Foot-and-mouth: consuming meat and dairy
Red meat and dairy products are safe to eat
If New Zealand ever had an outbreak of foot-and-mouth disease (FMD), red meat, pork and dairy products would still be safe to eat. All animals on infected properties would be humanely destroyed, and products from these farms wouldn't be used for food.
All livestock that are slaughtered in New Zealand are subject to strict inspections before and after slaughter to ensure only healthy animals are processed.
Meat and dairy from vaccinated animals is safe
Susceptible animals may be vaccinated to protect them from the foot-and-mouth virus. This is a decision that would be made at the time, if an outbreak occurred.
It's not unusual for New Zealand animals to be protected from diseases in this way. You have probably consumed products from vaccinated animals in the past.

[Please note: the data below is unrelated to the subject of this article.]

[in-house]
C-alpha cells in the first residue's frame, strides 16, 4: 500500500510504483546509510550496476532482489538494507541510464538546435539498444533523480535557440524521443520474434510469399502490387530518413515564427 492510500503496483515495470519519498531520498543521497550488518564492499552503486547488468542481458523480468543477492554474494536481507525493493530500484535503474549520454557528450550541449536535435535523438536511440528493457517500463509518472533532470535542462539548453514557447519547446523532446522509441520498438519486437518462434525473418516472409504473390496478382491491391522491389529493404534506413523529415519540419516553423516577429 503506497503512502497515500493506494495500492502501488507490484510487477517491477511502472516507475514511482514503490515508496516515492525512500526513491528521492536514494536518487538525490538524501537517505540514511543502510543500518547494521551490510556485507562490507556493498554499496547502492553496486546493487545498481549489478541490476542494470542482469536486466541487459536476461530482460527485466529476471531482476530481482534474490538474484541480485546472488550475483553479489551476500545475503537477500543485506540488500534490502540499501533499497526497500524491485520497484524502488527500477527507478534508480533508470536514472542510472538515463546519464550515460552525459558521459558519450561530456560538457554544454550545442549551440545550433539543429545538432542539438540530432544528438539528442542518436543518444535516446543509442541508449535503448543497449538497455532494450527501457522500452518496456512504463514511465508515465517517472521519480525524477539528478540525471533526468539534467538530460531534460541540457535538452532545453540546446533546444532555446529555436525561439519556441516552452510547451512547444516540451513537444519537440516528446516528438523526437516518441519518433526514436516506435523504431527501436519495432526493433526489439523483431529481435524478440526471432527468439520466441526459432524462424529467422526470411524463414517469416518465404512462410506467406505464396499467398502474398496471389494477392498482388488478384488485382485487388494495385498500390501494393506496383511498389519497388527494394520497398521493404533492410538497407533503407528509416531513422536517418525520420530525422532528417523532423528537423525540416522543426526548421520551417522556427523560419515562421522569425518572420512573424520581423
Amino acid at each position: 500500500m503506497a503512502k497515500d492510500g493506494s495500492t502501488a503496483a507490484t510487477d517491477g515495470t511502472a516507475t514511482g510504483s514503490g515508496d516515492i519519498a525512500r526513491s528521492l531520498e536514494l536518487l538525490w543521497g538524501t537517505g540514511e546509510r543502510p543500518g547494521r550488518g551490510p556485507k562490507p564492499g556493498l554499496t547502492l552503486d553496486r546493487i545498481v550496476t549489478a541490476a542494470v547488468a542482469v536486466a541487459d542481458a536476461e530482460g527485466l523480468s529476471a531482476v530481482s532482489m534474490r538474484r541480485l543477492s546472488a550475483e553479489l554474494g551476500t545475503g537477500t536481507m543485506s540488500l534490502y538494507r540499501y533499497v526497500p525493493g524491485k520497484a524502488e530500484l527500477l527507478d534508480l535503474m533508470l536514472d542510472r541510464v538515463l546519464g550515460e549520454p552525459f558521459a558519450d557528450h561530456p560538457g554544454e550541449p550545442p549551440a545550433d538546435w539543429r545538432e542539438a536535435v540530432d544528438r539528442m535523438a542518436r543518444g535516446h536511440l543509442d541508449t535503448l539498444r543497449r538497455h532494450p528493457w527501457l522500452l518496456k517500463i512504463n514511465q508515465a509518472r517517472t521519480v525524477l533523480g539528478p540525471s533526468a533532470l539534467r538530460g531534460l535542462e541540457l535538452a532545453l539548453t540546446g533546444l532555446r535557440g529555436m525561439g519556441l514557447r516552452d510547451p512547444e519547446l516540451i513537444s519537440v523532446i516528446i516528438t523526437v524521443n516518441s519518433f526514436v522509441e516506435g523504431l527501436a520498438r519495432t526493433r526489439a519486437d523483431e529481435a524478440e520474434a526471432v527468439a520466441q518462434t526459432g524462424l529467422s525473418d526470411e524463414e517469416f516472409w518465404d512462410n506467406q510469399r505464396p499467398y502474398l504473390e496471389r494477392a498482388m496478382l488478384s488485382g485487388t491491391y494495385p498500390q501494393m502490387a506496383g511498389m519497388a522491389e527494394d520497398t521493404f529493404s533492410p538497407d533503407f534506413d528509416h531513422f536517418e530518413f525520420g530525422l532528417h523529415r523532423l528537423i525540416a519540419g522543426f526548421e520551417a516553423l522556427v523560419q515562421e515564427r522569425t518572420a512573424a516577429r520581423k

All commercially produced red meat, pork and dairy products from vaccinated animals are safe to consume. The vaccine protects the health and welfare of the animals and does not affect the safety of food or other products made from them. There are strict controls around the registration and use of animal vaccines to ensure consumer safety and the health and safety of the animal.
Wool, skins and lanolin are safe
Non-edible animal products from susceptible animals are safe to use during a foot-and-mouth disease outbreak.
All processing of susceptible animals and their products would stop during an outbreak. This would include non-edible products like wool and skins, which – although safe to use – could potentially spread the FMD virus.
Dogs and cats are generally unaffected by foot-and-mouth disease and can be fed the same food as usual during a disease outbreak. However, meat from infected animals must not be fed to pets and would need to be disposed of safely to prevent further spread.